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Wednesday, December 3, 2014

Opera Review: The Very Long Goodbye

The Met goes back to ye olde Meistersinger.
by Paul J. Pelkonen
A tender moment: James Morris and Annette Dasch in Act III of Die Meistersinger.
Photo by Ken Howard © 2013 The Metrropolitan Opera.
The Metropolitan Opera's current revival of Die Meistersinger von Nürnberg (seen last night in its season premiere) has a feeling of finality about it. Not only is this the last gasp for the company's picturesque Otto Schenk production, but it is also probably the last major Wagner role for James Morris, the Baltimore-born bass-baritone who won New Yorkers' hearts in the '80s, singing over 70 performances as Wotan in the Ring Cycle.

Tuesday night's season premiere marked conductor James Levine's first major Wagner performance since 2011. Tempos were broad, with the conductor indulging in his favorite lyric passages, adding extra rubato and extending the evening by another twenty minutes. Despite the length of this show, the reliable  Met orchestra played with astonishing clarity and purpose, from the bright, lilting (and for once audible) harps in the Prelude to the trumpets-and-drums fanfares that closed the final act.


Mr. Morris was a late replacement for Johan Reuter, but his voice showed the benefit of rehearsal and careful coaching from Mr. Levine. The once plush textures of his low register have worn to a steely sheen, but the singer coped by producing a compressed tone that still retained its emotional clarity. This is a distant echo of the Sachs that he first sang at the Met in 2001, but it was still a compelling and interesting performance. The Wahn monologue was moving and particularly tender, and with careful singing, Mr. Morris endured through the punishing final scene,

An energized (and healthy-looking) Johan Botha was in excellent voice as Walther von Stolzing, although he too has a tendency to brighten and tighten in the marathon third act. His Fanget An! was ringing and bright, and the multi-stanzaed Prize Song emerged in all its chromatic glory. More importantly, his comic timing has improved, making the all-important dialogue with David in Act I one of the most entertaining scenes in the opera.

As David, Paul Appleby nearly walked off with the song prize. This tenor is arriving at the right time, proving bright, personable and pleasant to listen to with a colorful instrument that has just the right amount of sweetness. Johann Martin Kränzle made his company debut as Beckmesser. Mr. Kränzle sang the high baritone role with a tenorish quality and (thankfully) made the town clerk more pompous buffoon than caricature. His best comic moments were the scene with Sachs and his great show of unsteadiness mounting the podium in the third act.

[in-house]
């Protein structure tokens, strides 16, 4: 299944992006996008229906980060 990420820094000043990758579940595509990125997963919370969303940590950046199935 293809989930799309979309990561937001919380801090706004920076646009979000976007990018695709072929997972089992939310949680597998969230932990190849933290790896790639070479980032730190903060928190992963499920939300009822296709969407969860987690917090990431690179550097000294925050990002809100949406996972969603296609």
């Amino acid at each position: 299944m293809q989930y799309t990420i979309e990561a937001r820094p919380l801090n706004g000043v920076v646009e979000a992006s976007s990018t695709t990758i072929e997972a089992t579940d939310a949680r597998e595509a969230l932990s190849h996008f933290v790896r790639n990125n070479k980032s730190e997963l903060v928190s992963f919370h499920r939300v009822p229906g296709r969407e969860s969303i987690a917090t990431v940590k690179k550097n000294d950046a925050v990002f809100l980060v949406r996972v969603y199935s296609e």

Eva is one of the most un-Wagnerian of Wagner roles, and Annette Dasch's light soprano was well suited to her nimble music. The only hiccup was in Act III, where Mr. Levine's decision to linger over some particularly beautiful passages (including the famous Quintet) robbed this performance of its forward momentum. Far better was Karen Cargill as a pert Magdalena, lending depth and warmth to the Quintet and to her smaller role as David's love-interest.

Wagner's depiction of life in medieval Nuremberg has a lot of supporting roles, and the opera has become a vehicle for singers to stretch their toes into the deep waters of his repertory without the dangers of Tristan or the Ring. Mention must go to Hans-Peter König as a resolute, rich-voiced Veit Pogner, Martin Gantner (another debut) in the small but crucial role of Kothner, and finally, Matthew Rose as a stentorian and very funny Night Watchman.

Meistersinger starts at 6pm and runs six hours, counting intermissions. It is an endurance test for any hardened Wagnerian. Last night's performance was a testament to the hard work of this company's orchestra, chorus and technical department, with all three throwing themselves wholeheartedly into the meticulous recreation of Wagner's imagined Nuremberg. As the midnight overtime deadline ticked past with twenty minutes left in the opera, each of these unions earned their extra pay. And what's more, they deserved it.

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Critical Thinking in the Cheap Seats

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Since 2007, Superconductor has grown from an occasional concert or CD review to a near-daily publication covering classical music, opera and the arts in and around NYC, with excursions to Boston, Philadelphia, and upstate NY. I am a freelance writer living and working in Brooklyn NY. And no, I'm not a conductor.